But while international regulatory frameworks exist, they remain as suggestions rather than legally-binding agreements due to the voluntary compliance model that international laws operate on. Existing international human rights law also does not apply to the conduct of private entities, including Big Tech. Presently, International Human Rights Law only applies to the conduct of States, and States that have ratified the legal human rights instrument must ensure their laws conform with the treaties as they are legally bound to do so. While a non-binding legal instrument that applies to businesses – including Big Tech – called the UN Guiding Principles on Business and Human Rights exists, adherence to said principle is voluntary, and the conduct of the private sector is essentially governed by national legislation. In short, The UN treaty bodies can monitor states compliance to existing international laws, but they have no enforcement powers if States are not complying with their positive and negative human rights obligations. This highlights the importance of adopting existing AI principles enshrined in international laws to domestic laws in order to be fully effective.

Rather than illustrating AI as a new, separate concern, a rights-respecting national AI regulation should contextualise existing AI issues with broader human and digital rights perspectives as shaped by regional and country-specific realities. According to the UN General Assembly Resolution No. A/73/348, bills and policies regarding AI and data governance should at minimum pass a three-part-test in forming an ethical judgement under Article 19(3) of the ICCPR:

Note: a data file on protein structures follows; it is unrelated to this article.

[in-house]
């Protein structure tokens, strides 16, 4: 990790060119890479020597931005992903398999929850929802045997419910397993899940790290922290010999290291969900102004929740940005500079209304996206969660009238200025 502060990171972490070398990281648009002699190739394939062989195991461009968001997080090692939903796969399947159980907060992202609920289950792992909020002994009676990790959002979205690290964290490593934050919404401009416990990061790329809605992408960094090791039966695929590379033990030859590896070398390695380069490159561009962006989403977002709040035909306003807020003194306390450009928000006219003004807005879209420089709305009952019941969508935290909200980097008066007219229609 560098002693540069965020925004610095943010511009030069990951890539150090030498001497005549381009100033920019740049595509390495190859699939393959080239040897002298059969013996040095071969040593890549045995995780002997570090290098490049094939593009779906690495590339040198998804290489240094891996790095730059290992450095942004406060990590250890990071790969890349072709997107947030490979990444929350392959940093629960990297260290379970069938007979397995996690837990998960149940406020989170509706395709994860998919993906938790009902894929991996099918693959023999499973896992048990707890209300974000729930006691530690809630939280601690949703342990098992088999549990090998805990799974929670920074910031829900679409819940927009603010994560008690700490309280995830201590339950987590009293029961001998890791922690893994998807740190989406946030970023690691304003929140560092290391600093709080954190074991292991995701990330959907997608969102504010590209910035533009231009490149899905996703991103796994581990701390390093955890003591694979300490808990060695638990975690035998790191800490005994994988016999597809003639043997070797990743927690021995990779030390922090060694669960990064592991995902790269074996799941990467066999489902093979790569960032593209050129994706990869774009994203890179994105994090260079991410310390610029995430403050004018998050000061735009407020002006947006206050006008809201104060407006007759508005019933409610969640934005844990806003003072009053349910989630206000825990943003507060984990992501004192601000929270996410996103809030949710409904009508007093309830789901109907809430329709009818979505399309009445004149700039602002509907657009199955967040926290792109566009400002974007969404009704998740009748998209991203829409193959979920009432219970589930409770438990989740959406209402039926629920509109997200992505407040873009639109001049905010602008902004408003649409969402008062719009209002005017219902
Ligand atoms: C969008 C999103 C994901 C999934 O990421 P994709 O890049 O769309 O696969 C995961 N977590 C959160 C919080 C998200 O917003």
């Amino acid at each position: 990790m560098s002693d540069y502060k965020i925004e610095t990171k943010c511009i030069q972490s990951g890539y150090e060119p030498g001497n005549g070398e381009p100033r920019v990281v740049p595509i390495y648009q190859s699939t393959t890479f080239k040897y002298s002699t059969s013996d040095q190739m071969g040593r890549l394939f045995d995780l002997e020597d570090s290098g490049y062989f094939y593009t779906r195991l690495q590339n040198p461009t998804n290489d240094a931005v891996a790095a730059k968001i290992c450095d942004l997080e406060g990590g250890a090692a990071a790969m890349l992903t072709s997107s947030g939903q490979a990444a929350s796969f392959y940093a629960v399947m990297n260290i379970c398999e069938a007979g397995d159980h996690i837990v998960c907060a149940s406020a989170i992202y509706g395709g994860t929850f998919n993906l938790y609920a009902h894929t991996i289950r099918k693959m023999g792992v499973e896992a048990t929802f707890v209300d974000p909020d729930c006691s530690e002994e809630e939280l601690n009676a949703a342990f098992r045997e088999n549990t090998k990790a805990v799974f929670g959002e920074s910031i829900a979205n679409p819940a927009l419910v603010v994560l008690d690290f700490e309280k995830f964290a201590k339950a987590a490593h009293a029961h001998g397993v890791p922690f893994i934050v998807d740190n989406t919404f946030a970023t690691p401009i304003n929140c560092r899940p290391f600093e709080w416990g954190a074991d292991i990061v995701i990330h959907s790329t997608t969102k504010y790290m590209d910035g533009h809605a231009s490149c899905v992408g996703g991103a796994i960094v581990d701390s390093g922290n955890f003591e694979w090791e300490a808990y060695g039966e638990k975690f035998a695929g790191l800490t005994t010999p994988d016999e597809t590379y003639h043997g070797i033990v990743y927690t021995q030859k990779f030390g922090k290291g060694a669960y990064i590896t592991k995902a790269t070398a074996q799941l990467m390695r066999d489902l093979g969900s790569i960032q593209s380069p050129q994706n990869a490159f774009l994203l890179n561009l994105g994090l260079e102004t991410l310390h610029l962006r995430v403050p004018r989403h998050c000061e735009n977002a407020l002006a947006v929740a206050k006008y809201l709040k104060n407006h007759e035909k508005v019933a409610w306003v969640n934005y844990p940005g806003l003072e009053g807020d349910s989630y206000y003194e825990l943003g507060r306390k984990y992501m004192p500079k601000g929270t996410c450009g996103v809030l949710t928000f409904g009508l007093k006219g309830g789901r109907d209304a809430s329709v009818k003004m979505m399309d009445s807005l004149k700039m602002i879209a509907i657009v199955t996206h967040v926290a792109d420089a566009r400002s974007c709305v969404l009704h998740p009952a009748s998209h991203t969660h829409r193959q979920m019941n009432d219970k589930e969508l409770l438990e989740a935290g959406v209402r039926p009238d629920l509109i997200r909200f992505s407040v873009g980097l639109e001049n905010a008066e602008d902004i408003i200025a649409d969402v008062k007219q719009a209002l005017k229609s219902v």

1. Prescribed by law
  2. To pursue a legitimate aim
  3. In ways that are necessary in a democratic society.

Despite its autonomous decision-making abilities, AI technologies by themselves cannot be held accountable for the product of its decisions. Future laws should also create a scheme for liability to eliminate vagueness and confusion in possible wrongdoings made by AI decision-making. This scheme would allow companies to draw limits on their responsibilities, and create an accountability system for all the parties involved, including private entities.

Alongside regulatory frameworks, numerous bodies have also pushed for the adoption of ethical AI frameworks that centre on human and digital rights. But much like their regulatory counterparts, applying AI human rights principles in practice is not yet standardised.

Civil society’s role in national AI strategies

Notwithstanding that the guidelines are followed, the realities of implementation of regulations governing digital rights are that regulatory bodies and enforcers historically lean punitive and authoritarian rather than rights-respecting. Indonesian ITE law, Bangladesh’ DSA law, and Cambodia’s prakas on social media conduct, for example, have often been used as a tool for silencing online critics of the government rather than improving privacy and security concerns within the digital world. There are no guarantees that future AI regulations will not suffer the same fate.